3 Most Effective Mood-Lifting Workouts

It's simple: the more active you are, the happier you'll be.

March 2, 2017
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Adapted from The Lean Belly Prescription

Smiling during your workout may not seem like the most natural thing, but finding the right workout for you may just bring a grin to your face. 

More: A 30-Minute Total-Body Basic Workout to Get Your Heart Pumping 

Consider these three workout hacks to get happy when you're sweating: 

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Trigger nature’s antidepressants

Exercise pumps up not only the mood-regulating neurotransmitter serotonin, but also levels of dopamine and norepinephrine, two other natural happiness helpers. Plus, physical activity makes it easier for tryptophan (a building block of serotonin) to enter the brain, says Daniel Amen, M.D., an assistant professor of psychiatry at the University of California, Irvine.

The workout: You don't need an intense gym session—walking or jogging for 15 minutes at lunchtime will do the trick.

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Heat up so you can chill out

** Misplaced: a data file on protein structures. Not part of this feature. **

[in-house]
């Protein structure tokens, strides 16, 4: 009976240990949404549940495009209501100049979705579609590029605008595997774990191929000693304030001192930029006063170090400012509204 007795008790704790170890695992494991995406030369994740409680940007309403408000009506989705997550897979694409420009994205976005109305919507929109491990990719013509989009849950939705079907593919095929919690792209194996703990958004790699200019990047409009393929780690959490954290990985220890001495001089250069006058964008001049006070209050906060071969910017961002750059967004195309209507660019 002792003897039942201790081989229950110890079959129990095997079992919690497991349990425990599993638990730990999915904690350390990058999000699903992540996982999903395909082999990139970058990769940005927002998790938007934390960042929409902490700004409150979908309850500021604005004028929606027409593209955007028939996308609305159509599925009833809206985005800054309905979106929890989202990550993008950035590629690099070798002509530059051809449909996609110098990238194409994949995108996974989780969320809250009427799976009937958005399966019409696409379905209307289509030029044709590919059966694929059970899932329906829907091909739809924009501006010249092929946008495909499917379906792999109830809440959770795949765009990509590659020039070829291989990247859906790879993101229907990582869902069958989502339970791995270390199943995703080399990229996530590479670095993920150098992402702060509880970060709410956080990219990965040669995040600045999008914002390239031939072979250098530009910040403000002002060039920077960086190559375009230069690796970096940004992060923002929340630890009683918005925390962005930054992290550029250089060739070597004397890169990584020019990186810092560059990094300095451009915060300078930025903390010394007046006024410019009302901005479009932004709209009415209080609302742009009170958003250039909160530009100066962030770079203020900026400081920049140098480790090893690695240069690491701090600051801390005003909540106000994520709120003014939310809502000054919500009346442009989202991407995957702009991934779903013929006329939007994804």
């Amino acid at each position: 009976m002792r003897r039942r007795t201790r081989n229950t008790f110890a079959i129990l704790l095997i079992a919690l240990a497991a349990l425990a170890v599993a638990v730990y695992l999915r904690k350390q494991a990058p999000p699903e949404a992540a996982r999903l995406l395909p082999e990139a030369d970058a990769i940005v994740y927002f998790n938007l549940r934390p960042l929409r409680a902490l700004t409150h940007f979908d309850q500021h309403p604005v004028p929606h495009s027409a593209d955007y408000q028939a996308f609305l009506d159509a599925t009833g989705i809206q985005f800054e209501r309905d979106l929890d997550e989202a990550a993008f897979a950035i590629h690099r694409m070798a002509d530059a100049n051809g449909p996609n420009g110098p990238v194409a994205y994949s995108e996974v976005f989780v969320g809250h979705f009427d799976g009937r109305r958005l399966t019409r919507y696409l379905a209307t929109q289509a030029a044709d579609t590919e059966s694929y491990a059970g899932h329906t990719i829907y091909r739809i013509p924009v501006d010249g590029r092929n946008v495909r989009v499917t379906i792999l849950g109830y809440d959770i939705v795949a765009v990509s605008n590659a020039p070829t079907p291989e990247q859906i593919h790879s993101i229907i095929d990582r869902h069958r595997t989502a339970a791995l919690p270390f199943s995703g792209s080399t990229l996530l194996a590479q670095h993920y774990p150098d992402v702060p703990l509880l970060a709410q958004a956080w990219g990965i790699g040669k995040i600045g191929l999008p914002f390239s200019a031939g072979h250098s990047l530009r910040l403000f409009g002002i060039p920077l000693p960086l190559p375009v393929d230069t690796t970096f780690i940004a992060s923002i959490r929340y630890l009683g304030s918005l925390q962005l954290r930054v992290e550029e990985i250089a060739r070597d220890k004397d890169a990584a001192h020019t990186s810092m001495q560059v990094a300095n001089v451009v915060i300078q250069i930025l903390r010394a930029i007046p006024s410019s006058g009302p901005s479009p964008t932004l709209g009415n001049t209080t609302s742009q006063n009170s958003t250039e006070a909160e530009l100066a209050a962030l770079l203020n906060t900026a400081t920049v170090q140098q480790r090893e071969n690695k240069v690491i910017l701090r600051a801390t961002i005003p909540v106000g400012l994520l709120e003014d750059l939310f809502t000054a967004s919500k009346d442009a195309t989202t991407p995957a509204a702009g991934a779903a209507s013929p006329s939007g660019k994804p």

Exercise triggers the white blood cells to release pyrogens, peptides that increase the body's temperature by 1° to 2°F. The result: a soothing, full-body heat wave. "Working out has a calming effect very similar to that of spending time in a sauna or a hot shower, and all three can help relieve anxiety and depression," says Larry Leith, Ph.D., author of Exercising Your Way to Better Mental Health.

The workout: Exercise your large muscle groups by cycling, swimming, or lifting weights for at least 20 minutes. "That's how long it takes to achieve the temperature change," Leith says.

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Interrupt negative thoughts

Working out stops self-destructive mind games; if your workday is a source of your angst, interrupting the flow could be a real help. "Exercise gives a sense of self-mastery, and that's a powerful coping mechanism," says Keith Johnsgard, Ph.D., author of Conquering Depression and Anxiety through Exercise.

The workout: Choose a sport you loved playing as a kid and get back in the game. "If you go back to an activity that made you feel good, it's likely that those neural pathways will be stimulated again," says William Pollack, Ph.D., a professor of psychiatry at Harvard Medical School and a Men's Health advisor.

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